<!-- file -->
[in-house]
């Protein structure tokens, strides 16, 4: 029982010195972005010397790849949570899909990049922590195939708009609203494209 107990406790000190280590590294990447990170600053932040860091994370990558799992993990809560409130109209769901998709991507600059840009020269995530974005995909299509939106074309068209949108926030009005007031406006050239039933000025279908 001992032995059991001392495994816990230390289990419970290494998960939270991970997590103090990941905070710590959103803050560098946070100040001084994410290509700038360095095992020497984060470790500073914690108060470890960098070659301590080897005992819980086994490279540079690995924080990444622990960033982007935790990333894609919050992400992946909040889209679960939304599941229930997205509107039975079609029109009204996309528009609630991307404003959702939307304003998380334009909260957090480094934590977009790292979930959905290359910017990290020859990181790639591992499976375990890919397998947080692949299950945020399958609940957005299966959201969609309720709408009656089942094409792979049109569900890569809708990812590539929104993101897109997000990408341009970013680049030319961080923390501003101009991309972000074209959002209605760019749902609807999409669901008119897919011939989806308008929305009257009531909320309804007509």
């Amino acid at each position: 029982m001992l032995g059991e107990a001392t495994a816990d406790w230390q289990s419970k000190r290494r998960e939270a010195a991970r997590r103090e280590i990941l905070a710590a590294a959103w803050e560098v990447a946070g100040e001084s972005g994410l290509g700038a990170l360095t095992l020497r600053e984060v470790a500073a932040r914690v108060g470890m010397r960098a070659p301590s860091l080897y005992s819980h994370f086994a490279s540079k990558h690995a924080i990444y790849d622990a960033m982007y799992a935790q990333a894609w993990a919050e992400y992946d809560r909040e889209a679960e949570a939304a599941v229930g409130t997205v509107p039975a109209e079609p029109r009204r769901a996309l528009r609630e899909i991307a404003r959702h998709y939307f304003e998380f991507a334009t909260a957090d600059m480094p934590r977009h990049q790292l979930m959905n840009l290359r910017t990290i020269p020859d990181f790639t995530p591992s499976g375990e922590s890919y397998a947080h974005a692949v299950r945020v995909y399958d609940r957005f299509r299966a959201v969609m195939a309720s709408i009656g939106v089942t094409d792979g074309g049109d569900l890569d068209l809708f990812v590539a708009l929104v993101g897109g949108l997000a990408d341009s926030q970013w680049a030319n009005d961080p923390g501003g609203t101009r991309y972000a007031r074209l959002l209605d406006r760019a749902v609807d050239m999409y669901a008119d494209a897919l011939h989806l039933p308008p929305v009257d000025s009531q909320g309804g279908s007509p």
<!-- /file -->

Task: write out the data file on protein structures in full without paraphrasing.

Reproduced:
[in-house]
């Protein structure tokens, strides 16, 4: 029982010195972005010397790849949570899909990049922590195939708009609203494209 107990406790000190280590590294990447990170600053932040860091994370990558799992993990809560409130109209769901998709991507600059840009020269995530974005995909299509939106074309068209949108926030009005007031406006050239039933000025279908 001992032995059991001392495994816990230390289990419970290494998960939270991970997590103090990941905070710590959103803050560098946070100040001084994410290509700038360095095992020497984060470790500073914690108060470890960098070659301590080897005992819980086994490279540079690995924080990444622990960033982007935790990333894609919050992400992946909040889209679960939304599941229930997205509107039975079609029109009204996309528009609630991307404003959702939307304003998380334009909260957090480094934590977009790292979930959905290359910017990290020859990181790639591992499976375990890919397998947080692949299950945020399958609940957005299966959201969609309720709408009656089942094409792979049109569900890569809708990812590539929104993101897109997000990408341009970013680049030319961080923390501003101009991309972000074209959002209605760019749902609807999409669901008119897919011939989806308008929305009257009531909320309804007509």
């Amino acid at each position: 029982m001992l032995g059991e107990a001392t495994a816990d406790w230390q289990s419970k000190r290494r998960e939270a010195a991970r997590r103090e280590i990941l905070a710590a590294a959103w803050e560098v990447a946070g100040e001084s972005g994410l290509g700038a990170l360095t095992l020497r600053e984060v470790a500073a932040r914690v108060g470890m010397r960098a070659p301590s860091l080897y005992s819980h994370f086994a490279s540079k990558h690995a924080i990444y790849d622990a960033m982007y799992a935790q990333a894609w993990a919050e992400y992946d809560r909040e889209a679960e949570a939304a599941v229930g409130t997205v509107p039975a109209e079609p029109r009204r769901a996309l528009r609630e899909i991307a404003r959702h998709y939307f304003e998380f991507a334009t909260a957090d600059m480094p934590r977009h990049q790292l979930m959905n840009l290359r910017t990290i020269p020859d990181f790639t995530p591992s499976g375990e922590s890919y397998a947080h974005a692949v299950r945020v995909y399958d609940r957005f299509r299966a959201v969609m195939a309720s709408i009656g939106v089942t094409d792979g074309g049109d569900l890569d068209l809708f990812v590539a708009l929104v993101g897109g949108l997000a990408d341009s926030q970013w680049a030319n009005d961080p923390g501003g609203t101009r991309y972000a007031r074209l959002l209605d406006r760019a749902v609807d050239m999409y669901a008119d494209a897919l011939h989806l039933p308008p929305v009257d000025s009531q909320g309804g279908s007509p």